[rspec-users] Cucumber Feature Scenario critique

Stephen Eley sfeley at gmail.com
Mon Feb 23 12:44:39 EST 2009


On Mon, Feb 23, 2009 at 10:57 AM, Andrew Premdas <apremdas at gmail.com> wrote:
>
> The focus has to first be about getting your customer really
> into producing features with you. If you achieve that then what should
> happen is
>
> 1. You and your custoimer meet often and work (rather than just talk)
> together and produce features
> 2. Your customer prioritizes the features
> 3. You give your developers the features and say implement this
> 4. When the features pass the customer reviews things

To be fair, sometimes it isn't all that cut-and-dry.  This is
especially true for smaller projects or smaller organizations.  What
follows isn't a hypothetical example, it's my truth:

I'm the technology director for a non-profit academic society.  My
organization has 15 employees.  I'm the one who knows anything at all
about computers.  When I came on, I delegated *to myself* the
responsibility of getting rid of our current excremental Web site,
which is built on a lot of bad Microsoft ASP code and over 20 Access
databases (I kid you not), and replacing it with something I could
tolerate.  To me that means Rails or Merb.  I also decided that the
features we offer should be totally reexamined, and we should make a
site useful enough that our members come back frequently to support
their academic work.  And I decided that if we're going to do this, we
should do it *right.*  We should release it as open source and make it
good enough that other societies can use it.

My evangelism has spurred others in the organization into getting
excited too, and building up a proposal that they're now pitching to
raise some grant money for this.  (BTW, if anyone here knows of
organizations that support non-profit software projects, I'd love to
hear about it.)  With that grant money I'm hoping to get some interns
or co-ops or contractors to help me build this, because it's an
economic reality that they won't hire another programmer.  In the
meantime, it's just me.

What this means is that for all current software projects in my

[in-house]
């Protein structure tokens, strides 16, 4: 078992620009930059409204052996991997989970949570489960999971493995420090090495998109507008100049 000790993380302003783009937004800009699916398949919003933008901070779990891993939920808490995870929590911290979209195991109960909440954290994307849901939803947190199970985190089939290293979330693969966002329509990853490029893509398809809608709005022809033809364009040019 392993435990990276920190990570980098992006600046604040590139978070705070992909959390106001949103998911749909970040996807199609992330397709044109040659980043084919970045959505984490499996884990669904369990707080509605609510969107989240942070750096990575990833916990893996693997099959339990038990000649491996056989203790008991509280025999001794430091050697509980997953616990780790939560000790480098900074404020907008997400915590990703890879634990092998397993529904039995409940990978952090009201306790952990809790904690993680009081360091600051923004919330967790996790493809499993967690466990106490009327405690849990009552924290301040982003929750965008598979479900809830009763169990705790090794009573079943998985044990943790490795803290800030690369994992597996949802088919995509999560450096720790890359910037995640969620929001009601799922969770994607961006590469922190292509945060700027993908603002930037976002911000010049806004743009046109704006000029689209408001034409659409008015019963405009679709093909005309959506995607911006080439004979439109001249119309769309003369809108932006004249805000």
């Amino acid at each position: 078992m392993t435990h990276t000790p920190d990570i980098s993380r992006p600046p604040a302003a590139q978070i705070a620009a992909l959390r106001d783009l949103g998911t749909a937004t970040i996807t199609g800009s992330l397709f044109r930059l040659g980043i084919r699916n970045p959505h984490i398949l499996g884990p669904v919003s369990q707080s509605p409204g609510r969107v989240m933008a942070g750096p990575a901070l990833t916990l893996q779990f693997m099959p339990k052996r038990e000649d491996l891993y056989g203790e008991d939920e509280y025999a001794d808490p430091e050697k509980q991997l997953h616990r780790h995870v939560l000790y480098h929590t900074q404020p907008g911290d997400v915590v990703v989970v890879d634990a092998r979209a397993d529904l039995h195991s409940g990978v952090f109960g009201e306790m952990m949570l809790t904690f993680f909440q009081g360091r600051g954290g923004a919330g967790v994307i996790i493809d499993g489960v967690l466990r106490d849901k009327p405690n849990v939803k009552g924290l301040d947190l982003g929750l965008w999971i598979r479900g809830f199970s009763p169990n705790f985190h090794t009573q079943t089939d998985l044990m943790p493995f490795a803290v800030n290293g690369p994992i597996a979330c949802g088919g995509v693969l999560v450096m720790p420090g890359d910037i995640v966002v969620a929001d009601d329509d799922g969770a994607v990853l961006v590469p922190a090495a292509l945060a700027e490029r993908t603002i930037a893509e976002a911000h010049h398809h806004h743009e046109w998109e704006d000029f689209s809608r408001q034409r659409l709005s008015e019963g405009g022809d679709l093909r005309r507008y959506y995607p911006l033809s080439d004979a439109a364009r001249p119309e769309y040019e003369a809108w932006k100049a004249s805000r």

organization, I am:

1.) The customer.
2.) The project manager.
3.) The developer.

Oh, and that's on top of all my other responsibilities, like keeping
the office network running, maintaining the current horrible Web site,
writing quick-and-dirty Access queries, or deciding how we're going to
handle videoconferencing between widely separated non-technical
committee members.  I put up with all that crap in order to make time
for the stuff that excites me.

There's nobody else.  My boss cares about what I'm building, but not
at a feature level appropriate for Cucumber.  He wants to know "Yes,
we're going to let people post their papers online."  "Yes, we're
going to have discussion forums."  "No, we're not going to use SQL
Server and I don't care if somebody before me already paid to license
it.  No.  Really, no."  And most of all: "Yes, I believe what we're
doing will enhance our value to our members, and increase enrollment
and improve our revenue, therefore justifying the budget increase I
just asked for."

I need to document that and help establish my business case, but not
with Cucumber.  Cucumber features could be supporting documentation,
but nobody wants to help me develop them.  I came up with this project
and I am driving the features.  There's no way I'm going to get
anybody else "really into producing the features with me," as you put
it, because as they see it that's my job.

I still use Cucumber, however.  Not to help me communicate with my
boss, but to keep things straight in my own head.  And later, if I get
the money I need and this *does* become a team project, having the
head start on good structured development will make it easier.

...So that's my reality.  Cucumber for collaboration isn't the value
for me.  I suspect that there are a *lot* of companies out there with
one-person IT departments that may fit into my situation, and
certainly a whole ton of personal projects where there was never any
money or 'business case' in the first place.  In those cases,
communicating features to "the customer" is just talking to oneself.
It may still have value, but it isn't about teamwork.

Anybody else in a situation like this?



-- 
Have Fun,
   Steve Eley (sfeley at gmail.com)
   ESCAPE POD - The Science Fiction Podcast Magazine
   http://www.escapepod.org


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